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And we’re back with our twenty-fifth installment of Your Comments. Here are our favorites from the past week, from Make: Online, our Facebook page, and Twitter.

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Steve Davee made a version of the Compressed air rocket, using a
Presta valve and black pipe:

Thanks for such a fantastic project and such thorough documentation, Rick!

Here’s some pictures of a black pipe, copper and brass version, and the use of a presta valve.

I’ve been meaning to thank you for his article especially as I got a lot of use and inspiration from your designs this past summer for various tinkering camps, parties and workshop.

Once again, thanks for such a useful, fun and inspirational project.

Over on Twitter, Toddy Gear suggests taking precautions to protect yourself and your family from scary robots:

Hide yo’ kids, hide yo’ wife…’cause these robots didn’t come to play. From @make take a peak at some of the scariest

Also on Twitter, ScottyB is speculating about how to make his own wooden rollercoaster:

Now, how could I fashion such a roller-coaster in my courtyard? Would make BBQ’s a lot more fun!

Inspired by the crystal resonator video, SKR has a great idea:

Wouldn’t it be great if objects had signs that read,”look inside it’s amazing” instead of “warranty void if opened”? (1 reply)

and Shadyman suggests a compromise:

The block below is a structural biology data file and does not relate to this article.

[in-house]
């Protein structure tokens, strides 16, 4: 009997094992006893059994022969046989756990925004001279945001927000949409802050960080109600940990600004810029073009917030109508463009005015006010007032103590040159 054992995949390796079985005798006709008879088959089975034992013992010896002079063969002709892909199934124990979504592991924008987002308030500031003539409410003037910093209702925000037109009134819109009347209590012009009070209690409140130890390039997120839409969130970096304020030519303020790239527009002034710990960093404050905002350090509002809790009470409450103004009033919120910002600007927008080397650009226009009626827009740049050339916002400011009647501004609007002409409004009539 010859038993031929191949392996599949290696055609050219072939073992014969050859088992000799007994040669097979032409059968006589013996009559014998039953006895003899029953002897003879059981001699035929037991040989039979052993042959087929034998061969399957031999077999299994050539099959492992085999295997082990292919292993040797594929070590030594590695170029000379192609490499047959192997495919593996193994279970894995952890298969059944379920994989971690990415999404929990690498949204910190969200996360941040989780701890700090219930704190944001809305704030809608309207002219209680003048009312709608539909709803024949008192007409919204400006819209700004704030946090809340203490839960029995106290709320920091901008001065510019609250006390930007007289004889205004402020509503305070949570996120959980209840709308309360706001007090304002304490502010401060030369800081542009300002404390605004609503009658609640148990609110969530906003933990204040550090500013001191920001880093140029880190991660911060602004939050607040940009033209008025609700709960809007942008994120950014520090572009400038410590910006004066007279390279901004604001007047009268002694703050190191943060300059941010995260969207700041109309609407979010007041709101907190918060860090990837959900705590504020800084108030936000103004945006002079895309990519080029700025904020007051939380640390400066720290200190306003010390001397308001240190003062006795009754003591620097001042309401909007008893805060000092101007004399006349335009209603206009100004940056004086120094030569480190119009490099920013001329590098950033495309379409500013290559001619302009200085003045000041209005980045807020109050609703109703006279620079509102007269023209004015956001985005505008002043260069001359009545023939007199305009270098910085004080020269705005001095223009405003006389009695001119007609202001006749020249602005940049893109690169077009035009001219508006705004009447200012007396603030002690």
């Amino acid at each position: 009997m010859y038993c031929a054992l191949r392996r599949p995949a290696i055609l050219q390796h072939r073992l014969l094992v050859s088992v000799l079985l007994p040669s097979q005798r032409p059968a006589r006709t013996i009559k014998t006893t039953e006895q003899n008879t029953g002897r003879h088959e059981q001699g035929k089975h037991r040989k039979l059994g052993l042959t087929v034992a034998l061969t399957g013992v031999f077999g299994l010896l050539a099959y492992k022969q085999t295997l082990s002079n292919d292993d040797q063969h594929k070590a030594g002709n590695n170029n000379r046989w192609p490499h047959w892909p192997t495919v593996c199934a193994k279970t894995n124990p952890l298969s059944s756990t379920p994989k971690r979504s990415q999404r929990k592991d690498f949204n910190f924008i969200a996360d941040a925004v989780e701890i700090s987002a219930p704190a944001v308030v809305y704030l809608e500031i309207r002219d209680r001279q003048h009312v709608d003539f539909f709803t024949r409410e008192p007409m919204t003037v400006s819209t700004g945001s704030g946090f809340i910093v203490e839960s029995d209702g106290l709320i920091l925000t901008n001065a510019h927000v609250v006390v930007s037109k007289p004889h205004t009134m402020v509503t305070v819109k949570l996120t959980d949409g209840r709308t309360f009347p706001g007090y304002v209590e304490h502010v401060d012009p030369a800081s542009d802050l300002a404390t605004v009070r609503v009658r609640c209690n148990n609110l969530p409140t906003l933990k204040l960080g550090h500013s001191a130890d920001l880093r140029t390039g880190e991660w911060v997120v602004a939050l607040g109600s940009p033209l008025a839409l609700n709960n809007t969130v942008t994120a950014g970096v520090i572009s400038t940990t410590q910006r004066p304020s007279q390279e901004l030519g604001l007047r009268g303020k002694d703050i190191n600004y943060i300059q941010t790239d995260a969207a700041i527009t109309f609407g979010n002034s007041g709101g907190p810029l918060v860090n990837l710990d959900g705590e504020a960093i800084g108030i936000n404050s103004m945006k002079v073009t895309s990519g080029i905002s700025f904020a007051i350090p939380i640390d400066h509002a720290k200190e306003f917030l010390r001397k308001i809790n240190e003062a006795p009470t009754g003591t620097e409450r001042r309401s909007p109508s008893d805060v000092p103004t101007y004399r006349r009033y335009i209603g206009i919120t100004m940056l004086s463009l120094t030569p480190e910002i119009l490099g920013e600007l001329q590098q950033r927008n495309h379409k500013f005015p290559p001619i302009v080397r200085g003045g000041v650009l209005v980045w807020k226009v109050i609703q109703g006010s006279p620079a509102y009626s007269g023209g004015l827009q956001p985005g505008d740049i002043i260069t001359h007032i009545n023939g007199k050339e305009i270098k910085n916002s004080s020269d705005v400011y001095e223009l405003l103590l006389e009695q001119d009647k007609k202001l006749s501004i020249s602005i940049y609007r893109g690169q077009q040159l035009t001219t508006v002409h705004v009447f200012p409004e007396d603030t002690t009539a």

Or “Warranty void if opened, but look inside anyways because it’s amazing”

Sam Ley proposed an update to the rockets of the world poster:

Cool poster, it’s too bad that it is so out of date! There are a lot of cool rockets that could be added. Two that come to mind would be the Space X Falcon 1 (successful launches last year), at ~22m high, would come in about halfway through the 3rd row. Space X’s larger rocket, the Falcon 9, which achieved LEO in June (http://www.spacex.com/F9-001.php), at ~55m high, would come in on the bottom row, between the Proton, USSR and the Space Shuttle, USA. Amazing how far private industry spacecraft have come since this poster was made, back when it was dominated by government projects. How long until we build something bigger than the venerable Saturn V?

Over on Facebook, Richard Freeberg has this to say about the fluid tubing garment:

Gee, and I thought I had some weird ideas!

Like these comments? Be sure to sound off in the comments! You could be in next week’s column.


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